4 Ways to Prioritize Safety When Handling Livestock

Heather Stone

Aug 14, 2023

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Ranching and farming are physically demanding and rewarding occupations, but there are inherent risks when working with livestock. Large animals, such as cattle, horses, sheep and pigs, can be unpredictable and potentially dangerous if not handled carefully. 

Understanding the common risks and implementing proactive safety measures can significantly reduce the occurrence of injuries or illnesses when handling livestock. 

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1. Avoid Animal Handling Injuries by Following Safe Handling Best Practices

One of the most frequent sources of injuries on farms and ranches is a result of direct interactions with livestock. These injuries may result from animal kicks, bites, headbutts or crushing incidents. 

Farmers and farm workers should undergo comprehensive training on livestock handling techniques and safety protocols. They should be familiar with the behaviors of different animals, understand their stress signals and learn how to respond appropriately in various situations. 

In an effort to prevent animal handling injuries, consider these livestock safety handling tips: 

  • Establish a routine

  • Move slowly and deliberately around livestock

  • Never prod an animal when it has nowhere to go

  • Touch animals gently and be aware of their “flight zone”

  • Avoid loud noises 

  • Be extra careful around newborns as animals have strong maternal instincts 

  • Always have an escape route when working in close quarters

The National Ag Safety Database (NASD) also offers additional resources on livestock handling safety techniques

2. Prevent Trampling Incidents by Working in Well-Designed Handling Facilities

Large animals like cattle or horses can be territorial and easily startled, often resulting in trampling accidents, especially in crowded or stressful situations. To avoid these scenarios, maintain a safe distance and respect animals' personal space to avoid provoking aggression or spooking them. Approaching animals calmly and confidently also reduces the likelihood of a startled reaction. 

Finally, implement proper crowd management strategies and invest in well-designed handling facilities to prevent injuries to livestock and workers. Such a facility should: 

  • Minimize uneven walking surfaces 

  • Have flooring that allows for drainage 

  • Have grooved high traffic areas 

  • Ensure fences and gates are strong enough to contain crowded livestock

  • Have alleys and chutes wide enough to allow animals to pass but not wide enough to allow them to turn

  • Offer proper ventilation to minimize hazards associated with gasses, dusts, chemicals, etc. 

  • Be lit evenly with diffused light

The University of Missouri offers additional guidance on animal handling safety considerations

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3. Limit Zoonotic Diseases by Minimizing Spread of Germs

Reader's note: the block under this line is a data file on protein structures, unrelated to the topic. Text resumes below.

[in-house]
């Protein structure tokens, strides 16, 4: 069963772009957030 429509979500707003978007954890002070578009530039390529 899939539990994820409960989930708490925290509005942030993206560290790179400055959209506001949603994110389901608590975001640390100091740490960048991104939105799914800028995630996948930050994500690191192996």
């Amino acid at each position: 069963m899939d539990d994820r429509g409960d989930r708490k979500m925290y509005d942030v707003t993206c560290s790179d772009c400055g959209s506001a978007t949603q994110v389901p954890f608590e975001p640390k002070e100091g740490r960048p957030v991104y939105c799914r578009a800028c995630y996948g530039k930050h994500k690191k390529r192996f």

Livestock can transmit diseases to humans, known as zoonotic diseases. Examples include anthrax, brucellosis, E. coli, rabies, ringworm and Q fever. Following biosecurity practices and maintaining proper hygiene can help prevent the spread of these diseases.

Sick animals are more likely to spread harmful germs. Minimize the spread of germs by: 

  • Managing housing, nutrition and stress

  • Keeping up-to-date with vaccinations and deworming 

  • Practicing good biosecurity 

  • Removing manure and dead animals in a timely manner

  • Washing your hands often

  • Wearing the appropriate personal protective clothing 

  • Cleaning and disinfecting equipment

  • Minimizing exposure to insects, ticks and wildlife that can harm livestock and workers 

The Centers for Disease Control and Prevention (CDC) offers valuable information on zoonotic diseases and how to prevent them.  

4. Reduce Risk by Remembering These Livestock Safety Tips

Always be aware of your surroundings when dealing with livestock. These animals can be potentially dangerous, and staying alert should always be top of mind. Here are a few more additional tips to consider:

  • Uneven terrain, slippery surfaces or obstacles can pose trip, slip and fall hazards

  • Always wear appropriate footwear with good traction

  • Implement low-stress handling techniques and designs to minimize animal handling injuries i.e. Bud Box design

  • Employ fixed restraining chutes to allow the handler to work without reaching over or through the chute

  • Use caution when vaccinating livestock as some vaccines are known to be fatal and/or toxic to humans

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Animal Health Supplies from FBN Direct®

FBN Direct offers a broad range of vaccines, dewormers, antibiotics and general animal health products for livestock producers. With direct-to-farm delivery, convenient online purchasing options and fast delivery in three days or less, FBN Direct offers a seamless and streamlined purchasing experience for all of your animal health supplies. 


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Heather Stone

Aug 14, 2023

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